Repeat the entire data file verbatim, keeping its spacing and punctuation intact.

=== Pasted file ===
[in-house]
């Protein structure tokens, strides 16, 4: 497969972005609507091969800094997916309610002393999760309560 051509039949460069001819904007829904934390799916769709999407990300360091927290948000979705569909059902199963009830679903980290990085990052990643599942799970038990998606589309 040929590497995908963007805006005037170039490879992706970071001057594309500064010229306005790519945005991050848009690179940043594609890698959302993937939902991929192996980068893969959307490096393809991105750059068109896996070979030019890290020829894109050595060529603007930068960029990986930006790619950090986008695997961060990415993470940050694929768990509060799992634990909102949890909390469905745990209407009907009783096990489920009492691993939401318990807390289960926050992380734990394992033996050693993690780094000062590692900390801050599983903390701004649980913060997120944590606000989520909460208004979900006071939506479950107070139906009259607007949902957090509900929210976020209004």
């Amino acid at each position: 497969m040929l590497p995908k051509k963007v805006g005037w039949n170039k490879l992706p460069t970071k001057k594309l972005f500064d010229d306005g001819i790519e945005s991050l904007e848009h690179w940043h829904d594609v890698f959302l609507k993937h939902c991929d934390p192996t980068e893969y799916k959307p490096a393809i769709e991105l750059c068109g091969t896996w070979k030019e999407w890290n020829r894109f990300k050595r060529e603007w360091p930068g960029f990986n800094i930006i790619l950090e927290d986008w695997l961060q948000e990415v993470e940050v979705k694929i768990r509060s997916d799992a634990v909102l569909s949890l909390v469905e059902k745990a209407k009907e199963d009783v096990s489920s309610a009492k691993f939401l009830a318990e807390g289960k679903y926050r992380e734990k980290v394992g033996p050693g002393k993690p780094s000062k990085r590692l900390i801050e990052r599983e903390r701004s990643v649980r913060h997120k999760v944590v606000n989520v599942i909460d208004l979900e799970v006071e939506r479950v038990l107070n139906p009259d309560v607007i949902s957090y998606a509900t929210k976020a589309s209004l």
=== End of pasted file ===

[in-house]
């Protein structure tokens, strides 16, 4: 497969972005609507091969800094997916309610002393999760309560 051509039949460069001819904007829904934390799916769709999407990300360091927290948000979705569909059902199963009830679903980290990085990052990643599942799970038990998606589309 040929590497995908963007805006005037170039490879992706970071001057594309500064010229306005790519945005991050848009690179940043594609890698959302993937939902991929192996980068893969959307490096393809991105750059068109896996070979030019890290020829894109050595060529603007930068960029990986930006790619950090986008695997961060990415993470940050694929768990509060799992634990909102949890909390469905745990209407009907009783096990489920009492691993939401318990807390289960926050992380734990394992033996050693993690780094000062590692900390801050599983903390701004649980913060997120944590606000989520909460208004979900006071939506479950107070139906009259607007949902957090509900929210976020209004």
């Amino acid at each position: 497969m040929l590497p995908k051509k963007v805006g005037w039949n170039k490879l992706p460069t970071k001057k594309l972005f500064d010229d306005g001819i790519e945005s991050l904007e848009h690179w940043h829904d594609v890698f959302l609507k993937h939902c991929d934390p192996t980068e893969y799916k959307p490096a393809i769709e991105l750059c068109g091969t896996w070979k030019e999407w890290n020829r894109f990300k050595r060529e603007w360091p930068g960029f990986n800094i930006i790619l950090e927290d986008w695997l961060q948000e990415v993470e940050v979705k694929i768990r509060s997916d799992a634990v909102l569909s949890l909390v469905e059902k745990a209407k009907e199963d009783v096990s489920s309610a009492k691993f939401l009830a318990e807390g289960k679903y926050r992380e734990k980290v394992g033996p050693g002393k993690p780094s000062k990085r590692l900390i801050e990052r599983e903390r701004s990643v649980r913060h997120k999760v944590v606000n989520v599942i909460d208004l979900e799970v006071e939506r479950v038990l107070n139906p009259d309560v607007i949902s957090y998606a509900t929210k976020a589309s209004l």